Opinion: What Cows Can Teach Us About Daycare

Michael Weymouth

April 5, 2023 By Michael Weymouth

Those of us who have grown up in the country have most likely seen farmers spreading cow manure on their pastures with mechanized manure spreaders. In doing so, these farmers are part of a closed loop system: cow eats hay, cow waste helps to grow more hay. More to the point, consumers are able to buy milk knowing that they are a constructive part of this loop and not part of a chain of events that includes polluting the environment, as we are, for example, when we pump gas at the gas station, where our demand for fuel leads to the creation of carbon in the atmosphere.

Unfortunately this neat and tidy closed loop system does not work well with the large commercial farms from which we derive our other food sources. This is particularly true with the farms that use large amounts of nutrient-rich fertilizers, where runoffs pose a huge environmental threat, the result of which are environmentally harmful algae blooms in our lakes, ponds and rivers and even in the world’s oceans, where oxygen-depleted dead zones are being created.

In a recent New Yorker article, Elizabeth Kolbert expands on how these farms have failed to handle this problem, and further how to figure out ways to apply a closed loop system to all aspects of our capitalist society that produce waste.

The operative word here is extranalities. Webster defines extranalities as a side effect or consequence of an industrial or commercial activity that affects other parties without this being reflected in the cost of the goods or services involved.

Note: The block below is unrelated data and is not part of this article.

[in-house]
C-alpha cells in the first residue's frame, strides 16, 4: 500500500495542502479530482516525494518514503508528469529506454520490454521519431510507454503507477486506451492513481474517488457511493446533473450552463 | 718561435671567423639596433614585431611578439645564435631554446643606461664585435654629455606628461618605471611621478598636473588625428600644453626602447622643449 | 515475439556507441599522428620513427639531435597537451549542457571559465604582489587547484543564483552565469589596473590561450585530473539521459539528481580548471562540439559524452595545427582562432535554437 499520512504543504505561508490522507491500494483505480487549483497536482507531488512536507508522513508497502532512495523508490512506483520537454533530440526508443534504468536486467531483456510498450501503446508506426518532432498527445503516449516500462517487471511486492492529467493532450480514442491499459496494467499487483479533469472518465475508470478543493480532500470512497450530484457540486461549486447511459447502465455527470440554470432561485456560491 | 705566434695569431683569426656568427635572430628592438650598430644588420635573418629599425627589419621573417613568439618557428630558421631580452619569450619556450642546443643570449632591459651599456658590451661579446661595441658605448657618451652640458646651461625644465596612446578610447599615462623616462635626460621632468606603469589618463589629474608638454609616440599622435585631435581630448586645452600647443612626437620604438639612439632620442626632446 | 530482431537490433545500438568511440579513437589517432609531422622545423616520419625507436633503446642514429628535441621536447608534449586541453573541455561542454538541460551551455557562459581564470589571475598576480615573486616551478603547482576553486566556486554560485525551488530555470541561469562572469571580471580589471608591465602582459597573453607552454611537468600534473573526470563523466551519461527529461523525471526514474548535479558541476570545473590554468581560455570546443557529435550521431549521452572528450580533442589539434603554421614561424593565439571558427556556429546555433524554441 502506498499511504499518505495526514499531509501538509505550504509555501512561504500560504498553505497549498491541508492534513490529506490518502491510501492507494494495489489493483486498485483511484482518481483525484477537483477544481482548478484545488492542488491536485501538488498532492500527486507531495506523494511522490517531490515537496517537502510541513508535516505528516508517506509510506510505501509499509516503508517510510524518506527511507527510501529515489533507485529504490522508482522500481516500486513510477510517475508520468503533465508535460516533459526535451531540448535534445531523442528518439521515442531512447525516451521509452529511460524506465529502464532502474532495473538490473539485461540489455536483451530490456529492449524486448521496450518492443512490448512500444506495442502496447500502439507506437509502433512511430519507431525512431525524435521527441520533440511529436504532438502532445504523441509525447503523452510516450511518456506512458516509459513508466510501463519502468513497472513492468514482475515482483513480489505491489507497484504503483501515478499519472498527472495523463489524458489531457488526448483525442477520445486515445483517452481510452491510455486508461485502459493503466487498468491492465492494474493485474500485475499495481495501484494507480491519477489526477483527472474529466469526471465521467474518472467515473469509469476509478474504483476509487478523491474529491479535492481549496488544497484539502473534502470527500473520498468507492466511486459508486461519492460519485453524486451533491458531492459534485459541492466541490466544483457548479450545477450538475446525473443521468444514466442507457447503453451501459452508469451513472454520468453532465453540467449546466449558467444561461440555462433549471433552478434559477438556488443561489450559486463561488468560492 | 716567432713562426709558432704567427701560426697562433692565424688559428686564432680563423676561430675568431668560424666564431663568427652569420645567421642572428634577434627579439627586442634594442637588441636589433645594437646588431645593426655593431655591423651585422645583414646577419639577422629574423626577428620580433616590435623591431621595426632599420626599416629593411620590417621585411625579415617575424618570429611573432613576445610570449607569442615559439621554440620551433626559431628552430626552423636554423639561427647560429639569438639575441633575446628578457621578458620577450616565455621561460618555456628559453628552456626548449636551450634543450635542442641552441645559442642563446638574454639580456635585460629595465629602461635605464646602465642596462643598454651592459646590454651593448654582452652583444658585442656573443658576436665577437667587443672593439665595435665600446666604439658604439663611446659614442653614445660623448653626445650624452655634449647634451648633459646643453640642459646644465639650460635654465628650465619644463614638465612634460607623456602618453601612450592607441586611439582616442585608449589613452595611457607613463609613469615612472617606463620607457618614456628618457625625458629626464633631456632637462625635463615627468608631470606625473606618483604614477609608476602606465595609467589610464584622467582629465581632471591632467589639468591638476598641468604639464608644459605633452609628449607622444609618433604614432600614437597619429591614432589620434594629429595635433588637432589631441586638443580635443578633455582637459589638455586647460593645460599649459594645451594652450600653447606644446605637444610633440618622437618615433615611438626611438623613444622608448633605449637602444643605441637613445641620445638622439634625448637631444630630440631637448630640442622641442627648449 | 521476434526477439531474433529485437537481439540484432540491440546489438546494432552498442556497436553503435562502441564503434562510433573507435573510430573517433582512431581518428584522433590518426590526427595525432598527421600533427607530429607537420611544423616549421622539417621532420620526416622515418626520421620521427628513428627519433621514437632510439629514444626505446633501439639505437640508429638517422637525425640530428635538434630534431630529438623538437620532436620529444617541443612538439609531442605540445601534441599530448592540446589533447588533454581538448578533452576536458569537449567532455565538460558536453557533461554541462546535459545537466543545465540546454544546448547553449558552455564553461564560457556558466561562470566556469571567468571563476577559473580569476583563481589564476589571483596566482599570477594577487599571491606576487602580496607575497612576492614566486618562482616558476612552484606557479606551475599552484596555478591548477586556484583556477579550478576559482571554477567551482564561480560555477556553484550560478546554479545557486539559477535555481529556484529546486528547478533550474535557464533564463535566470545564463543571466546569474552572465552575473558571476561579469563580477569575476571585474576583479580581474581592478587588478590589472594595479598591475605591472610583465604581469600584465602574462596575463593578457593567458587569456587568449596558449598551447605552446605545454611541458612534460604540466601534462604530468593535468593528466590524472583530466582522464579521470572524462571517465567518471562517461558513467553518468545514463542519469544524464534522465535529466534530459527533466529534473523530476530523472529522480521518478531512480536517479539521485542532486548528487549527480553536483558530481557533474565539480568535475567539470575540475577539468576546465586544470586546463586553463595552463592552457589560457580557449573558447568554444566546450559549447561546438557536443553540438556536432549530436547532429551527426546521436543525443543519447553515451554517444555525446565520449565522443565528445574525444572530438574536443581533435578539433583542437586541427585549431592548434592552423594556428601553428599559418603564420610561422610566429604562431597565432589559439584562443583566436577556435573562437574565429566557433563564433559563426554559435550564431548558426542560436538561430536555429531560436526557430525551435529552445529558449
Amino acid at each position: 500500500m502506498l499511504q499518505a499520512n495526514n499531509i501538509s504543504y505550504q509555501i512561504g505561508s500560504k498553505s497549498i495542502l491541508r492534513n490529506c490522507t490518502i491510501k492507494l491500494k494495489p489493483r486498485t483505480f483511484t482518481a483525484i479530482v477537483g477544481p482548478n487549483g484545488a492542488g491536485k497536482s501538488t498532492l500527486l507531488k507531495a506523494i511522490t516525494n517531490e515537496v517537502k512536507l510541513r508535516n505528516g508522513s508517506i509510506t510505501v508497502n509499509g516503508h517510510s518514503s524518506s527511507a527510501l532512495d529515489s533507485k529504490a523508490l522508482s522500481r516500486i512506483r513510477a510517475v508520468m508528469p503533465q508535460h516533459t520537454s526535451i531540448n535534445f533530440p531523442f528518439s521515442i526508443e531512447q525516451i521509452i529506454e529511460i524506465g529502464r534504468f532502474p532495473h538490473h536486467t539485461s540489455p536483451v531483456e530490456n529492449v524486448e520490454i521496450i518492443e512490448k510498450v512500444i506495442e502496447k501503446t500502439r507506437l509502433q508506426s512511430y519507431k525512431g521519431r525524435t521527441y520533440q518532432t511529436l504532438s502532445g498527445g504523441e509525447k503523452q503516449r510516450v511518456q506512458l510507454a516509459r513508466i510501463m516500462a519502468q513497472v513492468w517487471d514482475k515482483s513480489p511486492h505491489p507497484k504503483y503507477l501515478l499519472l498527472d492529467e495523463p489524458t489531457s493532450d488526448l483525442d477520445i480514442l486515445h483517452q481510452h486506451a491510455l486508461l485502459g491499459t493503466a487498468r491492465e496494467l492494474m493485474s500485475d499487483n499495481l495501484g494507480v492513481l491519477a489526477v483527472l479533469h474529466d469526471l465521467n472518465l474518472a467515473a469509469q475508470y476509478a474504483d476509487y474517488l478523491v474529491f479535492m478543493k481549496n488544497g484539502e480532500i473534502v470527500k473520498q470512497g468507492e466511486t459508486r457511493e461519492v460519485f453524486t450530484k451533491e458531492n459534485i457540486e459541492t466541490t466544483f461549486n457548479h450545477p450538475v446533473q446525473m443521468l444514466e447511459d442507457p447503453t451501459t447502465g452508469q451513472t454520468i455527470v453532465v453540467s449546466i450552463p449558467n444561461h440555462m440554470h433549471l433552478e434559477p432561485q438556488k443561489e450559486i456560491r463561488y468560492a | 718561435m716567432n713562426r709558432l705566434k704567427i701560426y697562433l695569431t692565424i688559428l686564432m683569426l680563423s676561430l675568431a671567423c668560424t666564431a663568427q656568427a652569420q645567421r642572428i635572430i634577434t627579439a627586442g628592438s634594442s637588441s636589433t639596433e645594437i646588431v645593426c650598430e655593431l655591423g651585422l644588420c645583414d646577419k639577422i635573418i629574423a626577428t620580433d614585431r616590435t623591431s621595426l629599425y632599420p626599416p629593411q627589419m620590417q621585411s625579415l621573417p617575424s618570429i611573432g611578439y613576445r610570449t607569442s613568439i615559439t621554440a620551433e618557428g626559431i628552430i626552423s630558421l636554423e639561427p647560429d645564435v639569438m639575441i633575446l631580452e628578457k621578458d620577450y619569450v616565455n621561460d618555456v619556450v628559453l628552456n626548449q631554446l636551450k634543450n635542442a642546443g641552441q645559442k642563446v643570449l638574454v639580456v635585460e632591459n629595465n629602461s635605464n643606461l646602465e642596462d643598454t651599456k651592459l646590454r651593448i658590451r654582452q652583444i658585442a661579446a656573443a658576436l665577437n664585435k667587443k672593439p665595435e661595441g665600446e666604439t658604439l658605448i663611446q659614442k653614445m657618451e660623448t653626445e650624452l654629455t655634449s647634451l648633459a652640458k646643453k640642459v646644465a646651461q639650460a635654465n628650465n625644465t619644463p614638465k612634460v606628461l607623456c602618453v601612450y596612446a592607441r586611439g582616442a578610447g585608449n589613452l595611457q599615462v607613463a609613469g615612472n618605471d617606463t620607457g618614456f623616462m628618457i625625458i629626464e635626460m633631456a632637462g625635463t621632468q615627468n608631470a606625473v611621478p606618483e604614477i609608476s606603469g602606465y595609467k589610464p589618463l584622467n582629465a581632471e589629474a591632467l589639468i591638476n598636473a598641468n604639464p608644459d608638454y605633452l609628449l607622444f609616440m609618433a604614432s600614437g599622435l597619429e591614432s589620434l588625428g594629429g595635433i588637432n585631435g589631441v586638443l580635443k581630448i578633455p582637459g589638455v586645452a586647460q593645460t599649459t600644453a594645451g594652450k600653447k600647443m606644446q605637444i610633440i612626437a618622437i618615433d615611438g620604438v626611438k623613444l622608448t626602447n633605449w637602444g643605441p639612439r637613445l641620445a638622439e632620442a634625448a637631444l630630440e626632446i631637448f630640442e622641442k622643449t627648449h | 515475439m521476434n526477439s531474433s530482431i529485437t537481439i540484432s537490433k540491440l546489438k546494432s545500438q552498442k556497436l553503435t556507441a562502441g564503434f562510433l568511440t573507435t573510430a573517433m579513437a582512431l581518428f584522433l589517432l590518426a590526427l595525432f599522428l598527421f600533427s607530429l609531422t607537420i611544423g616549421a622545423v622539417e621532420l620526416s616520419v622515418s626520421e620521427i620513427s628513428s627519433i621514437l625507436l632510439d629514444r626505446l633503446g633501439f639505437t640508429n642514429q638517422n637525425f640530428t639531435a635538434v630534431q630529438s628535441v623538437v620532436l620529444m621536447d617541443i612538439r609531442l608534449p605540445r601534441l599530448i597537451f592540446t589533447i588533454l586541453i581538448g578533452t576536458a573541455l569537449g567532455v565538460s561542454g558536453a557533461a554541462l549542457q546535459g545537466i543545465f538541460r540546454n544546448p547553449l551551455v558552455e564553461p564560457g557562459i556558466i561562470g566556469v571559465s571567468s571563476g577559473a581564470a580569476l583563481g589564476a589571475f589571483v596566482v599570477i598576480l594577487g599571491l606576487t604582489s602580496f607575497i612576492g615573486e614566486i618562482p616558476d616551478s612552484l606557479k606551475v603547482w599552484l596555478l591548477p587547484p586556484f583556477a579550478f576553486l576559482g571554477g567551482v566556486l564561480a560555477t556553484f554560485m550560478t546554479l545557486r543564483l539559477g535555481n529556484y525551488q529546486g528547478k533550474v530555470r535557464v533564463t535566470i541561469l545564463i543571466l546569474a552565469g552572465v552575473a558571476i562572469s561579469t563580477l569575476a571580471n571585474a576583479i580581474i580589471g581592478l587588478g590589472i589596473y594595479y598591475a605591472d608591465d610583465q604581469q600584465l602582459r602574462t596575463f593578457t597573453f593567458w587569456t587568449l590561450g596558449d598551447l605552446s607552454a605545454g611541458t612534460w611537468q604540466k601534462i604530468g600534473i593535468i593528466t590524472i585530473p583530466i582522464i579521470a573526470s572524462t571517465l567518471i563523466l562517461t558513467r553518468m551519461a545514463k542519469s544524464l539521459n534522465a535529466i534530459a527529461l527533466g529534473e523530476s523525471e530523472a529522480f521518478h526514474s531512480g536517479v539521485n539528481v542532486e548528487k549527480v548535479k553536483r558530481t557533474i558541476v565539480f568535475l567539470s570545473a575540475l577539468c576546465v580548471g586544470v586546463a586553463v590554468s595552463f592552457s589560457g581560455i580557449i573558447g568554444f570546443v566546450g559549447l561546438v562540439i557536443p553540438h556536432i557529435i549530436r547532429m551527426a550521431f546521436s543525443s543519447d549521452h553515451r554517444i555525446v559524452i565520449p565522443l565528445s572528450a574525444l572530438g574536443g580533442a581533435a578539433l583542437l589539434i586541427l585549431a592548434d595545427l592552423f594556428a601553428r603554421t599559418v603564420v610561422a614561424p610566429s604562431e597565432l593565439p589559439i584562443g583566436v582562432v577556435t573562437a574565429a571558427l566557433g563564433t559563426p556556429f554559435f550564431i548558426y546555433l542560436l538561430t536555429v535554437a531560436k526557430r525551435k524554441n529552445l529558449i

In Kolbert’s view this cost should be borne by those who create the waste, i.e. cleaning it up should be part of the business equation, even if consumers end up paying more at the supermarket. She contends this is a price we should all be willing to pay for the long-term health of our planet.

In 2016, the World Bank adopted a policy called the Environmental and Social Framework (ESF) with the goal of linking the cost of dealing with extranalities to loans they make, stating “we aim to ensure that the people and the environment are protected from potential adverse impacts. We do this through policies that identify, avoid, and minimize harm to people and the environment.” In other words, if a loan is made to a commercial enterprise in the Czech Republic, the World Bank mandates that the loan recipient has to include the cost of cleaning up the mess it makes as part of the loan.

So what does this all have to do with child care?

The Biden administration is also pushing hard in this area, although with a slightly different twist by requiring that the new chip manufacturing facilities being proposed in Arizona and Ohio include the cost of day care in their plans. The issue is not as clearcut as accounting for environmental pollution, but nevertheless it links a solution to a national problem: day care that allows more women to participate in the workforce. No doubt the cost of doing so would be reflected in the cost of the chips being manufactured and ultimately to the consumer, but again, it’s a price worth paying.

A day care plan such as the one Biden is proposing would also constitute a highly attractive benefit for workers and set an example for how all companies should structure their approach to daycare.

As a nation we have a long way to go in this regard. In our country, the richest 1 percent owns 40 percent of the wealth, while a larger share of working-age people live in poverty than in any other nation. The OECD (Organization for Economic Cooperation and Development,) an international organization of democratic countries with market-based economies ranks America dead last out of the 71 country members in terms of worker benefits.

So next time you drive by a cow pasture, tip your hat to the cows for the example they set. And next time you vote, vote for the candidate with the best plan for providing affordable daycare to millions of working mothers.

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